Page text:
The spy agencies warned that “Beijing will press Taiwan authorities to move toward unification and will condemn what it views as increased U.S.-Taiwan engagement” as China “continues to increase military activity around the island.” The ODNI report also warned that China “will continue to intimidate rival claimants and will use growing numbers of air, naval, and maritime law enforcement platforms” in the South China Sea “to signal to Southeast Asian countries that China has effective control over contested areas,” noting China is using similar pressure against Japan in the East China Sea. The spy agencies also warned about continued Hong Kong power grabs and increased China-India border tensions following China occupying contested border areas.
“China will remain the top threat to U.S. technological competitiveness as the CCP targets key technology sectors and proprietary commercial and military technology from U.S. and allied companies and research institutions associated with defense, energy, finance, and other sectors. Beijing uses a variety of tools, from public investment to espionage and theft, to advance its technological capabilities,” the ODNI report warned. “China will continue pursuing its goals of becoming a great power.”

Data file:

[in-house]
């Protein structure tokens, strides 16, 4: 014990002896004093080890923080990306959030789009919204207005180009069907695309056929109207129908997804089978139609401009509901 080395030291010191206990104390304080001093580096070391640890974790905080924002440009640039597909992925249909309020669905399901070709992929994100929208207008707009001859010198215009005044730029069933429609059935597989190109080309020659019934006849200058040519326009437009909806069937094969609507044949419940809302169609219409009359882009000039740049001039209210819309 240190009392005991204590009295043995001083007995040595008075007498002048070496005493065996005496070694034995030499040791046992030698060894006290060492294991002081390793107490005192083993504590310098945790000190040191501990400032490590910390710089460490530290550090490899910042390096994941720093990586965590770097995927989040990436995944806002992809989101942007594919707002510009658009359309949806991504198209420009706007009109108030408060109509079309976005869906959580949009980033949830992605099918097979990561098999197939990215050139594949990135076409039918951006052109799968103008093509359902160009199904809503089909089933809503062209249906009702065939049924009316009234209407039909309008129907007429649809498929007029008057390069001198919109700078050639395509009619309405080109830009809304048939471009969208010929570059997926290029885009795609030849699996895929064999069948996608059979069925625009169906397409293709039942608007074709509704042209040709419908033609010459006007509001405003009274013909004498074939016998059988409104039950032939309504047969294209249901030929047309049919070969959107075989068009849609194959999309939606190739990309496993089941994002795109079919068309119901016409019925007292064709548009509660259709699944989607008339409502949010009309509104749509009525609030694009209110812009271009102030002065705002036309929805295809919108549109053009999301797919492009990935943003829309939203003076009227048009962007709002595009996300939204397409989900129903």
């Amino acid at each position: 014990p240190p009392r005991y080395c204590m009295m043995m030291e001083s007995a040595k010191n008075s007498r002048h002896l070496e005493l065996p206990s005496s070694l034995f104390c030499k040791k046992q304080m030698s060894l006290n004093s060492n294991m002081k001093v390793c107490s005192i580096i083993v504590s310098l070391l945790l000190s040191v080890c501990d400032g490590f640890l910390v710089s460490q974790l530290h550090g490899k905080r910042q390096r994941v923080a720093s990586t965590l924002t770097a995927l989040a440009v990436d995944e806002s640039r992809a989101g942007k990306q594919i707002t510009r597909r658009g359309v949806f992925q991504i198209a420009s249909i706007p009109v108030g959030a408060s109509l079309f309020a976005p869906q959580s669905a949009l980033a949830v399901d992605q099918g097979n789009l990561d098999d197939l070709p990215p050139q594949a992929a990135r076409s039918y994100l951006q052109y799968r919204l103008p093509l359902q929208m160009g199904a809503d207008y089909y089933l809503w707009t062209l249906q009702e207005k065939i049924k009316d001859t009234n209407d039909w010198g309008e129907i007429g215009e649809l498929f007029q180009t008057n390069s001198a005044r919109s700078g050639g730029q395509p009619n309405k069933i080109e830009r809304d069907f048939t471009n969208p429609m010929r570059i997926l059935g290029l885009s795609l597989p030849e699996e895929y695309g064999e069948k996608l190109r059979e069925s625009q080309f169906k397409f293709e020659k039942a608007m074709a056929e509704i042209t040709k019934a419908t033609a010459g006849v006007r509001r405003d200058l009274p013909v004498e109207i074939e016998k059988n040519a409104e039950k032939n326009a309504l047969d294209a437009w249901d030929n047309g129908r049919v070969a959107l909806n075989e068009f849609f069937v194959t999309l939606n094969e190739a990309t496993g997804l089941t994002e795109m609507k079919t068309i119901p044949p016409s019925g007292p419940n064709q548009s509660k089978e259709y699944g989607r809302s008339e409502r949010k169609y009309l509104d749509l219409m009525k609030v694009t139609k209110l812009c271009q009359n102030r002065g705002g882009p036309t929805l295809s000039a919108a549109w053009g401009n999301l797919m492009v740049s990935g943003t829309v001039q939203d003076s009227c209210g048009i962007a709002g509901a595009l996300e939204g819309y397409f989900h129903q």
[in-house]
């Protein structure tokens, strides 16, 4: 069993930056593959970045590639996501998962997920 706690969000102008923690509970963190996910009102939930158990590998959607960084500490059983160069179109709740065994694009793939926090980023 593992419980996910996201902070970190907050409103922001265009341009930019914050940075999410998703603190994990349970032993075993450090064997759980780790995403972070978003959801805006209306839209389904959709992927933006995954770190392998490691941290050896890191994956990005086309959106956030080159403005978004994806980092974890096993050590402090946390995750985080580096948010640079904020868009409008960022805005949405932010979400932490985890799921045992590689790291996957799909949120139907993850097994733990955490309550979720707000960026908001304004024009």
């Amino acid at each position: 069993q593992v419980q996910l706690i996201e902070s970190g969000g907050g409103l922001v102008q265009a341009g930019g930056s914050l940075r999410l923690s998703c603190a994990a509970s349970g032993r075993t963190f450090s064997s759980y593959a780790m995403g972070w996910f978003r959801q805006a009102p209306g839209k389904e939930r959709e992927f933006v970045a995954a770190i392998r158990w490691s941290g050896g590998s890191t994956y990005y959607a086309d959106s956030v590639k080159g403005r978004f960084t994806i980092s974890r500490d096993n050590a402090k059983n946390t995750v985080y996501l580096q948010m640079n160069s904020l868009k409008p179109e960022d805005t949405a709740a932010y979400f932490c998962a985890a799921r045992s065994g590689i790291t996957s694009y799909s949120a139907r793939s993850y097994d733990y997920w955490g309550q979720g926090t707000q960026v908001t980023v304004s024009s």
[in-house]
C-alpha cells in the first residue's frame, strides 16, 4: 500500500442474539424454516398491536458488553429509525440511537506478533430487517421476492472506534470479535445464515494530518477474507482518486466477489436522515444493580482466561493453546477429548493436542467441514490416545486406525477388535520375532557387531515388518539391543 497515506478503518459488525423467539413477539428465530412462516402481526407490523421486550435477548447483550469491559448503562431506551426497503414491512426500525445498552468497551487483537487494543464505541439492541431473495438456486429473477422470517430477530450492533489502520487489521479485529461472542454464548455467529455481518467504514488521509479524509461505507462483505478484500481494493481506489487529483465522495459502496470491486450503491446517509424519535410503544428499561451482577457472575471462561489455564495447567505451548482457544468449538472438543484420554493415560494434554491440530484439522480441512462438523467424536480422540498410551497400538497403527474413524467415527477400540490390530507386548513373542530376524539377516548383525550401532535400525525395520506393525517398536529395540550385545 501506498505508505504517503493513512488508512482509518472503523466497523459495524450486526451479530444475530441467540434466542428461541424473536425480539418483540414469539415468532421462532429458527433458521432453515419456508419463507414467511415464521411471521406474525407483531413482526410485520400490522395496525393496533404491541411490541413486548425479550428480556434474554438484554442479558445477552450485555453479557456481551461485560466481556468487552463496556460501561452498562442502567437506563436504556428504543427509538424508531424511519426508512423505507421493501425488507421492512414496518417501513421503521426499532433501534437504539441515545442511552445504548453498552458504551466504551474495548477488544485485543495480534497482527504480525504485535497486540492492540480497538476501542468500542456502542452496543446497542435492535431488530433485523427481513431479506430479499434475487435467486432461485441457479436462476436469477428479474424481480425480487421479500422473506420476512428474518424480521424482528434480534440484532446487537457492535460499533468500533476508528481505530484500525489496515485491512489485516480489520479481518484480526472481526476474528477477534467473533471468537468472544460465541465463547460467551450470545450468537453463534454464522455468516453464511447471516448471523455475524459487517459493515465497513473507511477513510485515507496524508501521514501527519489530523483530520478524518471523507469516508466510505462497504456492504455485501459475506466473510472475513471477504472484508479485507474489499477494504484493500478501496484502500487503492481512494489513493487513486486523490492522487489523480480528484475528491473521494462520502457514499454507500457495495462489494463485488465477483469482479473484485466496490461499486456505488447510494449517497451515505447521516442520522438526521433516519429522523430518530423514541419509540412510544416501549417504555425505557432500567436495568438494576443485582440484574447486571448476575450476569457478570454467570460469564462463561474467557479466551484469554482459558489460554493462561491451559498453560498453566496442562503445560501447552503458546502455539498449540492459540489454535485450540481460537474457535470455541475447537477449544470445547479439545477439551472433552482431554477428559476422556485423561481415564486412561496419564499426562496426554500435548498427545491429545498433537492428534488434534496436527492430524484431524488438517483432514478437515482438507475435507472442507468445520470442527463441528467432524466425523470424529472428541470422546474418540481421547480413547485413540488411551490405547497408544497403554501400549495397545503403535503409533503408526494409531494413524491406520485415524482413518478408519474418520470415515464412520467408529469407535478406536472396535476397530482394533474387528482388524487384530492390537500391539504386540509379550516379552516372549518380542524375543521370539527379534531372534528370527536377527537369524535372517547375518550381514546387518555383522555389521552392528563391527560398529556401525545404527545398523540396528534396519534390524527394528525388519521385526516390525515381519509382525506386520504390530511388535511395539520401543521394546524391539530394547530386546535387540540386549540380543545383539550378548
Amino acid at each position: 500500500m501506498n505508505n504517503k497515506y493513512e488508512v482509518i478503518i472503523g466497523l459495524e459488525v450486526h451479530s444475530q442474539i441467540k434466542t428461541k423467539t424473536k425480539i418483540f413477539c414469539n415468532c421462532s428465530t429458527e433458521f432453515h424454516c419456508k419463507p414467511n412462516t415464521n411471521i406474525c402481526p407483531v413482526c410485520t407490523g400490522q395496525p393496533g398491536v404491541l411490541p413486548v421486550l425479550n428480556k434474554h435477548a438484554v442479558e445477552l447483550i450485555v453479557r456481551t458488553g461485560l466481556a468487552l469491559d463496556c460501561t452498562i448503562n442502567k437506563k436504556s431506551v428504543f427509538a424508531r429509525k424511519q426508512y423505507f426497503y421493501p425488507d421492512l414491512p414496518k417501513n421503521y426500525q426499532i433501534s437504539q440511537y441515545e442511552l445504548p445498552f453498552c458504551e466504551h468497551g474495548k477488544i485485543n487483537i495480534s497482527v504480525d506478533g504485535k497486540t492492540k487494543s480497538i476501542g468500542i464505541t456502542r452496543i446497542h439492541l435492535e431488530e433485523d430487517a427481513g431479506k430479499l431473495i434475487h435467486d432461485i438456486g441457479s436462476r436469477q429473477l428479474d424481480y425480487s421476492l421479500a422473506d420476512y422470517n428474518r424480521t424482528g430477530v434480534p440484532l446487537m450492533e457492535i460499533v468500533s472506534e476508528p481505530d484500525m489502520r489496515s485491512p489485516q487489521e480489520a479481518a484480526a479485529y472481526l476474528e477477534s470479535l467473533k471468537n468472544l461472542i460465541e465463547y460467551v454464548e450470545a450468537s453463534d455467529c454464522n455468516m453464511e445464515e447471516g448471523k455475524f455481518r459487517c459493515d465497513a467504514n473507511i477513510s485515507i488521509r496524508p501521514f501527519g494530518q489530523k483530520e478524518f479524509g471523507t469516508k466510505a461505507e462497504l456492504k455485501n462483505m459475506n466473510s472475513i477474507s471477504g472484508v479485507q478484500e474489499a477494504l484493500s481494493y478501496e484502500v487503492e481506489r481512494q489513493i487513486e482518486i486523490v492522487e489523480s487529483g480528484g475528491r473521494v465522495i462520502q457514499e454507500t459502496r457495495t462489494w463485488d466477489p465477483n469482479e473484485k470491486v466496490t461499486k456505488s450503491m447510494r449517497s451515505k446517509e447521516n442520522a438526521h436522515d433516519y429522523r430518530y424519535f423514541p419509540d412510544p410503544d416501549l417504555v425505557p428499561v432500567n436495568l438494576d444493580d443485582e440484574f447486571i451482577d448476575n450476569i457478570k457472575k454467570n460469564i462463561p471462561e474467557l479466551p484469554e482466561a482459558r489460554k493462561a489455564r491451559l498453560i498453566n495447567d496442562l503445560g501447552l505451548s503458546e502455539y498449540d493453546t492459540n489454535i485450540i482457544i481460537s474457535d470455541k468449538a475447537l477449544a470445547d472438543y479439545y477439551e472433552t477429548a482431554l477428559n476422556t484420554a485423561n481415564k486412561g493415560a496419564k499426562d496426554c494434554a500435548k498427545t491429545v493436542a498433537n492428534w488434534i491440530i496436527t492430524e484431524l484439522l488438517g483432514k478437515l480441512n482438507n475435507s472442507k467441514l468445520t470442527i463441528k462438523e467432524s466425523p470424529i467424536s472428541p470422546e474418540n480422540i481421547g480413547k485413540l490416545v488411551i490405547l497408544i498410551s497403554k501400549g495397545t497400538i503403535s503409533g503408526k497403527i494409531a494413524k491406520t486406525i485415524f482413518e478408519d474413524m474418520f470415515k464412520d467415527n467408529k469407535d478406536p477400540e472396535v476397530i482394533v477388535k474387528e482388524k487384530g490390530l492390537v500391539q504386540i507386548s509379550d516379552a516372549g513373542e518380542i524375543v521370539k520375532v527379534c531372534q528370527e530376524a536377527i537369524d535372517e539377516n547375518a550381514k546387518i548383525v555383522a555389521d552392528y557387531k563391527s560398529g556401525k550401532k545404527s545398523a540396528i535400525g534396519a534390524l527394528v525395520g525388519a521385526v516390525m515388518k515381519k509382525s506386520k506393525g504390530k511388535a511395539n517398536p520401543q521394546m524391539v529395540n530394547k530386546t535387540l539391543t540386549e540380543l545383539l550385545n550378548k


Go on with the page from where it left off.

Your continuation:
Officials from the Trump and Biden administrations have said the Chinese government worked to thwart an independent investigation into the origins of the coronavirus, which has killed 2.95 million people worldwide, according to Johns Hopkins University. The U.S. has criticized China for a lack of transparency at the start of the pandemic and condemned China for spreading baseless conspiracy theories about COVID-19 originating with the U.S. military.
The spy agencies warned about China’s growing economic and military cooperation with Russia, its Belt and Road Initiative aiming to increase its influence abroad, its efforts to expand the People’s Liberation Army’s footprint to project Chinese power, the rapid expansion and platform diversification of its nuclear arsenal, its continued deployment of sophisticated cyberattacks, and its work to surpass U.S. leadership in space.